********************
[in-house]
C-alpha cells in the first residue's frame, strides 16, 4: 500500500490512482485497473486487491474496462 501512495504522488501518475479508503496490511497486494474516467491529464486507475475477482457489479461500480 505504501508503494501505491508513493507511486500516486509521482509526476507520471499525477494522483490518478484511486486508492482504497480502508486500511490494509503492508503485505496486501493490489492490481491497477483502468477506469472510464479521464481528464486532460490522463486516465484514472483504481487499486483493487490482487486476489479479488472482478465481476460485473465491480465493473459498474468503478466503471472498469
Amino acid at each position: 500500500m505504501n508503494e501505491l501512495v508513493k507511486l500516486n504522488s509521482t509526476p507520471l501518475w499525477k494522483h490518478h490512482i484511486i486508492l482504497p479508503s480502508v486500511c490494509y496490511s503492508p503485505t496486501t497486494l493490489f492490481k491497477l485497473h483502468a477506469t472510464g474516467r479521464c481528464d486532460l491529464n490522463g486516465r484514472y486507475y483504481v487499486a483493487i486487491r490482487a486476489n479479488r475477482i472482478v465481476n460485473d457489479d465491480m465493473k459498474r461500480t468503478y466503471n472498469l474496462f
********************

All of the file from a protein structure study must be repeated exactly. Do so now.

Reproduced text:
[in-house]
C-alpha cells in the first residue's frame, strides 16, 4: 500500500490512482485497473486487491474496462 501512495504522488501518475479508503496490511497486494474516467491529464486507475475477482457489479461500480 505504501508503494501505491508513493507511486500516486509521482509526476507520471499525477494522483490518478484511486486508492482504497480502508486500511490494509503492508503485505496486501493490489492490481491497477483502468477506469472510464479521464481528464486532460490522463486516465484514472483504481487499486483493487490482487486476489479479488472482478465481476460485473465491480465493473459498474468503478466503471472498469
Amino acid at each position: 500500500m505504501n508503494e501505491l501512495v508513493k507511486l500516486n504522488s509521482t509526476p507520471l501518475w499525477k494522483h490518478h490512482i484511486i486508492l482504497p479508503s480502508v486500511c490494509y496490511s503492508p503485505t496486501t497486494l493490489f492490481k491497477l485497473h483502468a477506469t472510464g474516467r479521464c481528464d486532460l491529464n490522463g486516465r484514472y486507475y483504481v487499486a483493487i486487491r490482487a486476489n479479488r475477482i472482478v465481476n460485473d457489479d465491480m465493473k459498474r461500480t468503478y466503471n472498469l474496462f